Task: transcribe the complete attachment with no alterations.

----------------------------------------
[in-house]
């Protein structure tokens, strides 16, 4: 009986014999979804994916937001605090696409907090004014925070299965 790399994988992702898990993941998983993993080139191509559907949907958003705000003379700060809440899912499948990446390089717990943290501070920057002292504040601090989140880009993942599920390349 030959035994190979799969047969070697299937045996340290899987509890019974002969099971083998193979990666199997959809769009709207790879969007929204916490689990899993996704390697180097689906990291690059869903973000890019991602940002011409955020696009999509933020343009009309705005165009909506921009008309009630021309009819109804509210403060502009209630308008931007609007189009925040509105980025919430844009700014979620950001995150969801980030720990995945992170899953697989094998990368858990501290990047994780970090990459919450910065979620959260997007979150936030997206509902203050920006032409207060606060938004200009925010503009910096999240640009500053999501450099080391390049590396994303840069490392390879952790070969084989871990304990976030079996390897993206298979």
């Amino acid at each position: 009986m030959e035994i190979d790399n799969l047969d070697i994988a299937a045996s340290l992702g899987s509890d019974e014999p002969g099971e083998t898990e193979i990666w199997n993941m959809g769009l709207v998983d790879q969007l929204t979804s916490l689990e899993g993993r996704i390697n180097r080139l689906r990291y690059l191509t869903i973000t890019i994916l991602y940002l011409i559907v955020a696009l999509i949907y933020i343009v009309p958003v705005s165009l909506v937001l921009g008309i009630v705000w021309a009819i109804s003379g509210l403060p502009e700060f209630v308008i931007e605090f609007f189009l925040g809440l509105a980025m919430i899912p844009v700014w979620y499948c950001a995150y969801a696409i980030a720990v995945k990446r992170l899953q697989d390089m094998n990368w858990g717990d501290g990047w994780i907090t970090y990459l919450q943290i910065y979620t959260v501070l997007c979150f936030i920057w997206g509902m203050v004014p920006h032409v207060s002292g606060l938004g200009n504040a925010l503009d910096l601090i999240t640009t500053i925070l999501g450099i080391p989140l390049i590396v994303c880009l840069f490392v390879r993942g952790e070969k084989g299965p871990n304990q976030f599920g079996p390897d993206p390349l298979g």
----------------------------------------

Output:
[in-house]
């Protein structure tokens, strides 16, 4: 009986014999979804994916937001605090696409907090004014925070299965 790399994988992702898990993941998983993993080139191509559907949907958003705000003379700060809440899912499948990446390089717990943290501070920057002292504040601090989140880009993942599920390349 030959035994190979799969047969070697299937045996340290899987509890019974002969099971083998193979990666199997959809769009709207790879969007929204916490689990899993996704390697180097689906990291690059869903973000890019991602940002011409955020696009999509933020343009009309705005165009909506921009008309009630021309009819109804509210403060502009209630308008931007609007189009925040509105980025919430844009700014979620950001995150969801980030720990995945992170899953697989094998990368858990501290990047994780970090990459919450910065979620959260997007979150936030997206509902203050920006032409207060606060938004200009925010503009910096999240640009500053999501450099080391390049590396994303840069490392390879952790070969084989871990304990976030079996390897993206298979």
């Amino acid at each position: 009986m030959e035994i190979d790399n799969l047969d070697i994988a299937a045996s340290l992702g899987s509890d019974e014999p002969g099971e083998t898990e193979i990666w199997n993941m959809g769009l709207v998983d790879q969007l929204t979804s916490l689990e899993g993993r996704i390697n180097r080139l689906r990291y690059l191509t869903i973000t890019i994916l991602y940002l011409i559907v955020a696009l999509i949907y933020i343009v009309p958003v705005s165009l909506v937001l921009g008309i009630v705000w021309a009819i109804s003379g509210l403060p502009e700060f209630v308008i931007e605090f609007f189009l925040g809440l509105a980025m919430i899912p844009v700014w979620y499948c950001a995150y969801a696409i980030a720990v995945k990446r992170l899953q697989d390089m094998n990368w858990g717990d501290g990047w994780i907090t970090y990459l919450q943290i910065y979620t959260v501070l997007c979150f936030i920057w997206g509902m203050v004014p920006h032409v207060s002292g606060l938004g200009n504040a925010l503009d910096l601090i999240t640009t500053i925070l999501g450099i080391p989140l390049i590396v994303c880009l840069f490392v390879r993942g952790e070969k084989g299965p871990n304990q976030f599920g079996p390897d993206p390349l298979g």